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Angela Carter - The Bloody Chamber

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Ruth Norris Angela Carter: The Bloody Chamber 'In her stories, Angela Carter challenges conventional notions of love and desire.' To what extent does your reading of The Bloody Chamber support this view? Traditionally, women would marry a man chosen for them or for money, security or convenience. In such patriarchal societies, women were inferior to men and marriages lacked equality, with women having no power or rights. Alongside this came the repression of female sexuality; women were apparently incapable of experiencing sexual desire and the stereotype of them as passive objects for men's sexual fulfilment was readily accepted. Even today, women are far from equal to man in terms of societies acceptance of their sexuality. One way Angela Carter continuously challenges conventional notions of love and desire, is by questioning the importance and power of female sexuality. The Bloody Chamber is an ongoing dialogue between feminism and psychoanalysis, in which she asks: are women erotic or inert? The notions of love and desire are explored throughout the collection but there is a particular focus in 'The Bloody Chamber', 'The Tiger's Bride', and 'The Erl King'. ...read more.


Through this story, Carter presents the power of female sexuality and the importance for women to discover and experience desire. The traditional passivity assumed of women is confronted when showing "the fleshy nature of women" to the beast makes the girl feel "liberty for the first time in [her] life". The idea of women as objects of male desire is portrayed with Carter's frequent reference to the male gaze, cinematic technique. In 'The Bloody Chamber' the girl's "excited senses tell her that the marquis is "gazing at" while in 'The Erl King' the girl is "drawn [...] inwards" by the "black vortex of his eye [...] that exerts such a tremendous pressure". There is strong symbolism in the eye of a man of consumption and entrapment; the male gaze has the power to consume and possess a woman. In 'The Erl King', Carter conveys that "there are some eyes that can eat you", and uses the well known line from 'Red Riding Hood': "what big eyes you have". ...read more.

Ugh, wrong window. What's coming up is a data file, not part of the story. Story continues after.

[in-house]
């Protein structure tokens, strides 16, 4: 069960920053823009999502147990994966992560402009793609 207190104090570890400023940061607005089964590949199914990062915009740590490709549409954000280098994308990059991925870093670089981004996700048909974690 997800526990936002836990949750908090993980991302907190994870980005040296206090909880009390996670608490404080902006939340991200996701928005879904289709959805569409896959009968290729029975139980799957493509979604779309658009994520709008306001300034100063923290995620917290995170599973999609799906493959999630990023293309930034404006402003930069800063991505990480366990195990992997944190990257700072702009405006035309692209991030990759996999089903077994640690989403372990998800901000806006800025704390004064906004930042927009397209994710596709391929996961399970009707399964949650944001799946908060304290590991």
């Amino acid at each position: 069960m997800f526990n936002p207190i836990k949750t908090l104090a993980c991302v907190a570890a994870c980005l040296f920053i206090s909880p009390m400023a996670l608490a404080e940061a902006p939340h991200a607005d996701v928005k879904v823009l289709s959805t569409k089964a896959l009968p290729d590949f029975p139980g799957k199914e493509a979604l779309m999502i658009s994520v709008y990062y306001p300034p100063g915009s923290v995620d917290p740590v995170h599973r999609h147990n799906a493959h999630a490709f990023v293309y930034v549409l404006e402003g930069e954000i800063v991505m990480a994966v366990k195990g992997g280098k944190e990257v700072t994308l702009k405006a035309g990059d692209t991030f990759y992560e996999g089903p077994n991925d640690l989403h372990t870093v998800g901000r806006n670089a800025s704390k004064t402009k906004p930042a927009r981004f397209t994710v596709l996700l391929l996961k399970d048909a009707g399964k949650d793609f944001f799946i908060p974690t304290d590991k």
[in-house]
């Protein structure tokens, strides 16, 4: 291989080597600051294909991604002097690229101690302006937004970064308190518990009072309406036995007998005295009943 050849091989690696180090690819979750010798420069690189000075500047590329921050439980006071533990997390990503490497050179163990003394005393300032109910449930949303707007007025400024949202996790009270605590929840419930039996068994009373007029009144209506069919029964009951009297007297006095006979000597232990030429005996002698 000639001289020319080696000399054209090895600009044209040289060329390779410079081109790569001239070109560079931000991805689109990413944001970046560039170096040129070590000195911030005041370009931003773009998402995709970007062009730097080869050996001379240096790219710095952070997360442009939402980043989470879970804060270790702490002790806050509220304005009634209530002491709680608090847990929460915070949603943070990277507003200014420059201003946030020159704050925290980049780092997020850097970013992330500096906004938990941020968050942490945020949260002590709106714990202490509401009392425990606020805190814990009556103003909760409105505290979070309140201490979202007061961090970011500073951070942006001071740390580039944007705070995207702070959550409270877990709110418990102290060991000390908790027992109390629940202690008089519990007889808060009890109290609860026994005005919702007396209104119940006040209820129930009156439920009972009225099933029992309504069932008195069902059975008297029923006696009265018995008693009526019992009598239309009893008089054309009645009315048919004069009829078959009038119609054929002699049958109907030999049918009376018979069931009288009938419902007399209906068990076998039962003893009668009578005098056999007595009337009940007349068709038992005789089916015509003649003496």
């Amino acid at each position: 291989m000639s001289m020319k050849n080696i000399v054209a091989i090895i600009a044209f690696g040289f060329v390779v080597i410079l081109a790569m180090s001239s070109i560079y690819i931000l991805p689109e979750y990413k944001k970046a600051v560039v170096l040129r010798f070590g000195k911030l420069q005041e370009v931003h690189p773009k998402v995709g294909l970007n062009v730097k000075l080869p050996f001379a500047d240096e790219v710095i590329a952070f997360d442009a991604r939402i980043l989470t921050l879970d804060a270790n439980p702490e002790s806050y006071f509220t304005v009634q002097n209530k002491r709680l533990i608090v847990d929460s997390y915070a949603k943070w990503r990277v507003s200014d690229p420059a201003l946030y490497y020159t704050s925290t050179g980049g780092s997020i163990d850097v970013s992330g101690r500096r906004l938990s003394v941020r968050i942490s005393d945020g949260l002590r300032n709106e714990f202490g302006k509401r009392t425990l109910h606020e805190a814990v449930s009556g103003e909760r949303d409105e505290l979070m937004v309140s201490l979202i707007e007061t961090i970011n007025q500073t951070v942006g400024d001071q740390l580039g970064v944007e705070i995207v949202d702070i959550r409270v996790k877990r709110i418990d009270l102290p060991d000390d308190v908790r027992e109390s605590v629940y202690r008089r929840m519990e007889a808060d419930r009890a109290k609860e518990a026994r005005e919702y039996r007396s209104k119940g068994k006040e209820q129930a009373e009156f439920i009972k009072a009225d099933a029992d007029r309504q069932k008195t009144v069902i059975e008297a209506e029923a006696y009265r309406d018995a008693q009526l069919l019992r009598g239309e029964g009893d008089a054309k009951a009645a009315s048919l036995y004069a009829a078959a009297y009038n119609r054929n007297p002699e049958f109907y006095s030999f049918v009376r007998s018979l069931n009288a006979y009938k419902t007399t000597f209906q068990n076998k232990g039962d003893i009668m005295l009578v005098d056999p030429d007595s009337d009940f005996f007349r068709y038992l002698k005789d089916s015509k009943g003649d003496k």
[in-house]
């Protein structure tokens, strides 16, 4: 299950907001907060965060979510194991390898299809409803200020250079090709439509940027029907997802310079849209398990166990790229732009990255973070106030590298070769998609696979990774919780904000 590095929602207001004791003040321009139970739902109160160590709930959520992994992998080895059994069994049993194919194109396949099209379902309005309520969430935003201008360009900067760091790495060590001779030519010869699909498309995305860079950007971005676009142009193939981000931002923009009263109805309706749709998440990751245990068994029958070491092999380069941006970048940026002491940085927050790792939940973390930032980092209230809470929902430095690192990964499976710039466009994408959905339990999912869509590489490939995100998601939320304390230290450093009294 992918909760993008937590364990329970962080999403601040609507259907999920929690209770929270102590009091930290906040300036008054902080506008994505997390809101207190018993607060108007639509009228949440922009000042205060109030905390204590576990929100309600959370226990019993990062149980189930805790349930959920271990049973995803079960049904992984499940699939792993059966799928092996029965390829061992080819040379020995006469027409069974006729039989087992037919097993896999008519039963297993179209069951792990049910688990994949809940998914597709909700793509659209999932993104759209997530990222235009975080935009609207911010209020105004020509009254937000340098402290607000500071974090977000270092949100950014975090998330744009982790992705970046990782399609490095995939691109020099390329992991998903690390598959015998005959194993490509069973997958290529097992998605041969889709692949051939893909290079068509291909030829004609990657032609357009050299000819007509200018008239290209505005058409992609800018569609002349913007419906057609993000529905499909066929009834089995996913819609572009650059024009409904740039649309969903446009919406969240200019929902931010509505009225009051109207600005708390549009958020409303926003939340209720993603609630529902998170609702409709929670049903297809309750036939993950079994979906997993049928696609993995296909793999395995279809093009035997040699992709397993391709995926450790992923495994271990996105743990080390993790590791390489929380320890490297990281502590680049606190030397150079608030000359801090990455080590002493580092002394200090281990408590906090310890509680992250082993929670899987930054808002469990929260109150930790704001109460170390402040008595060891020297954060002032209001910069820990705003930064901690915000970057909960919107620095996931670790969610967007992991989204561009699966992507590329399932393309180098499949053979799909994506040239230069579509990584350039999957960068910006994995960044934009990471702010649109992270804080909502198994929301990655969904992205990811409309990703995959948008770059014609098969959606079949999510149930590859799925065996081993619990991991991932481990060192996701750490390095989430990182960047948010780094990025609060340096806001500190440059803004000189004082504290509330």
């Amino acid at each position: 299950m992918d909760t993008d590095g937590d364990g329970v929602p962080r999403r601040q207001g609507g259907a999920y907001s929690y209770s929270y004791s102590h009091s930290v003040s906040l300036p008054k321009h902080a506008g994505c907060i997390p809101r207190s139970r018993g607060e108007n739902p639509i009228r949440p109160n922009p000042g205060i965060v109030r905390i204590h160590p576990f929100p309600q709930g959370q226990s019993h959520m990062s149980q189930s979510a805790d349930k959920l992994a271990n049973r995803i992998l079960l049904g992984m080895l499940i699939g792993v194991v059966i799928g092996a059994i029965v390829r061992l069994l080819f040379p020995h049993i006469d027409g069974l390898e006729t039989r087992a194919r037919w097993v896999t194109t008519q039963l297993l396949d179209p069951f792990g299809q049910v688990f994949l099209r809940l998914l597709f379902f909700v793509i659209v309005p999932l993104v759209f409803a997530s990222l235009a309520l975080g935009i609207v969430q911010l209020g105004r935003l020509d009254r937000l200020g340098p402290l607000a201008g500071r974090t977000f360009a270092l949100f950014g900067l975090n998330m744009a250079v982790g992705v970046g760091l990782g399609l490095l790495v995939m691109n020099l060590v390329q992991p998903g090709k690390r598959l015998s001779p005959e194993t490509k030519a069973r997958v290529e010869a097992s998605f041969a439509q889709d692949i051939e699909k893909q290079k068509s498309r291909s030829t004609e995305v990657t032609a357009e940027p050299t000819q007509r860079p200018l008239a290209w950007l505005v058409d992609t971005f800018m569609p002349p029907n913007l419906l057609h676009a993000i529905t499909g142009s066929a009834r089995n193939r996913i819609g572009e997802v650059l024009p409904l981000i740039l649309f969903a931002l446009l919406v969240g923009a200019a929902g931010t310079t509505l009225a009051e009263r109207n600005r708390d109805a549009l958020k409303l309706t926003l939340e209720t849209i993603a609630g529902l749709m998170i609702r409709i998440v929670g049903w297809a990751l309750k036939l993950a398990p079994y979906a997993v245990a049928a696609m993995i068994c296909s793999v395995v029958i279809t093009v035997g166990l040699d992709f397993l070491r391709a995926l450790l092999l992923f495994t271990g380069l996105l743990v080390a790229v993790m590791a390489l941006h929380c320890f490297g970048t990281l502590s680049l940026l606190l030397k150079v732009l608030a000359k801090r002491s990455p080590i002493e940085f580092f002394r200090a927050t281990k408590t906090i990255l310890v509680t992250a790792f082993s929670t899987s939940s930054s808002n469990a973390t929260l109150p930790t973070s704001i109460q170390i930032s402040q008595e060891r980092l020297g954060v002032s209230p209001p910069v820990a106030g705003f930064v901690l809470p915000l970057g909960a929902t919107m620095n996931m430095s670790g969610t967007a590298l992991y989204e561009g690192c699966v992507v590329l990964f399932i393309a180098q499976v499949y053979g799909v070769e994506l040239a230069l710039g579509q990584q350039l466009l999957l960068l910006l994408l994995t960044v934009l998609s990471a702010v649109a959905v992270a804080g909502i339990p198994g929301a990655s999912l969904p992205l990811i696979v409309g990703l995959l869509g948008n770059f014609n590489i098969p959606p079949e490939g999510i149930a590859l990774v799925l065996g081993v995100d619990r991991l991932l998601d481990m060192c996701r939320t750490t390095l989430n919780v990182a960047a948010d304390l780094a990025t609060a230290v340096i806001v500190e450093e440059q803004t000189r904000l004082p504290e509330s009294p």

By entering the forest, she has chosen to explore her unconscious desires and she is well aware that it is "easy to lose yourself in these woods." The female character in this story experiences a mixture of desire and repulsion towards the Erl king, who is an embodiment of male sexuality - "His touch both consoles and devastates me." Similarly, in 'The Tiger's Bride' and 'The Courtship of Mr Lyon' the females experience this unsettling combination of emotions. Throughout 'The Bloody Chamber', Angela Carter challenges the conventionally notion of women as passive in relation to desire. However, the empowerment each female character experiences leads to different endings, from the murder of the male embodiment of sexuality in 'The Erl King' to the conscious decision to become a beast, and embody female desire. My reading of The Bloody Chamber strongly supports the view that 'Angela Carter challenges conventional notions of love and desire' as she rejects the traditional view of women as sexually inert and highlights the ambiguities of desire, citing violence as an integral part of sex. ...read more.

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